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Effects of Fungal Communities on the Pathogenic and Saprophytic Activities of Fusarium oxysporum f. sp. radicis-lycopersici. J. J. Marois, Graduate research assistant, Department of Plant Pathology, University of Florida, Gainesville 32611, Present address of senior author: Soilborne Diseases Laboratory, Plant Protection Institute, Agricultural Research, Science and Education Administration, U. S. Department of Agriculture, Beltsville, MD 20705; D. J. Mitchell, professor, Department of Plant Pathology, University of Florida, Gainesville 32611. Phytopathology 71:1251-1256. Accepted for publication 10 April 1981. Copyright 1981 The American Phytopathological Society. DOI: 10.1094/Phyto-71-1251.

The pathogenic and saprophytic activities of Fusarium oxysporum f. sp. radicis-lycopersici, as determined by the incidence of infection of tomato and by saprophytic proliferation in soil, respectively, were quantified during exposure of the pathogen to different fungal communities. Chlamydospores of the pathogen were added to soil that had been fumigated with methyl bromide-chloropicrin, and either recolonized by naturally occurring microflora or augmented with conidia of Trichoderma harzianum, Aspergillus ochraceus, and Penicillium funiculosum. In freshly fumigated, nonaugmented soil, 90% of cultivar Bonnie Best tomato seedlings were infected after 2 wk at 20 C, while only 25% were infected in freshly fumigated, augmented soil. In soils infested with the pathogen 46 days after fumigation, 1% of the plants were infected in both augmented and nonaugmented soils. When the pathogen was added to soil samples obtained at 7-day intervals after fumigation, the saprophytic proliferation of the pathogen and the incidence of host infection were correlated inversely (r = 0.89 to 0.94) with the natural logarithm of the total number of saprophytic fungal propagules detected in the augmented or nonaugmented soils. Mechanisms of succession and community ecology were invoked to explain the decrease in the saprophytic and pathogenic activities of the pathogen in soils during recolonization.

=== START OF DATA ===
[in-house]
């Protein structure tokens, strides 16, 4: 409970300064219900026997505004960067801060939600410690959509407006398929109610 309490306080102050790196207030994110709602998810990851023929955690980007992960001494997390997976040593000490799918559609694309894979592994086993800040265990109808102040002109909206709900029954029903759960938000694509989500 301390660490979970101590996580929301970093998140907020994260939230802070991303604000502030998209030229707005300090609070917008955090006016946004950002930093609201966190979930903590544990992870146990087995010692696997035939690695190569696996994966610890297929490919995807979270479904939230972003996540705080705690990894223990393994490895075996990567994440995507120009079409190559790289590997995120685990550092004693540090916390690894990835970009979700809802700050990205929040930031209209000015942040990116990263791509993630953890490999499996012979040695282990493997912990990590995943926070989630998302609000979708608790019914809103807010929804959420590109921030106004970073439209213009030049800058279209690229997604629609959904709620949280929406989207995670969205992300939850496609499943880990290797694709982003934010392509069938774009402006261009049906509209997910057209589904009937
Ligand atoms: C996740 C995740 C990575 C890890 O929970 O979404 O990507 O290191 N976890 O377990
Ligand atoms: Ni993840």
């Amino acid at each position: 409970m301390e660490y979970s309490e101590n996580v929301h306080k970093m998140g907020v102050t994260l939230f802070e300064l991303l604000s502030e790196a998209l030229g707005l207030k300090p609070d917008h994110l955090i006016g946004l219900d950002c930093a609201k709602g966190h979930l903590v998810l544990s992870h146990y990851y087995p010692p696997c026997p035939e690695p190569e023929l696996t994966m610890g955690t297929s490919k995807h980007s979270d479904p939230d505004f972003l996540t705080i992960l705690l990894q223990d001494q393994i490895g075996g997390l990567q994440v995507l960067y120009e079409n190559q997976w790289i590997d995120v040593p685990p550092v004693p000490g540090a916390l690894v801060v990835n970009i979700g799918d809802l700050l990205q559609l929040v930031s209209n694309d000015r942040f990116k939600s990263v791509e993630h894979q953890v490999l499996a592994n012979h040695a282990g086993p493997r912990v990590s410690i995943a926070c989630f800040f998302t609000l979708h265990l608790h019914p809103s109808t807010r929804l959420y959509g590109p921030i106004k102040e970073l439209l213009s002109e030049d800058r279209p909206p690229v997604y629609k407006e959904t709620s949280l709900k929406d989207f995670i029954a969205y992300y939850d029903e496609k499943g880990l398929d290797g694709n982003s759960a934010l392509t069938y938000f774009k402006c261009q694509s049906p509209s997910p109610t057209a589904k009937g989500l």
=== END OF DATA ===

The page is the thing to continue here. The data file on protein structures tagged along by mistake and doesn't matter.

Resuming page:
Additional keywords: r-selected species, biological control, Fusarium crown rot of tomato.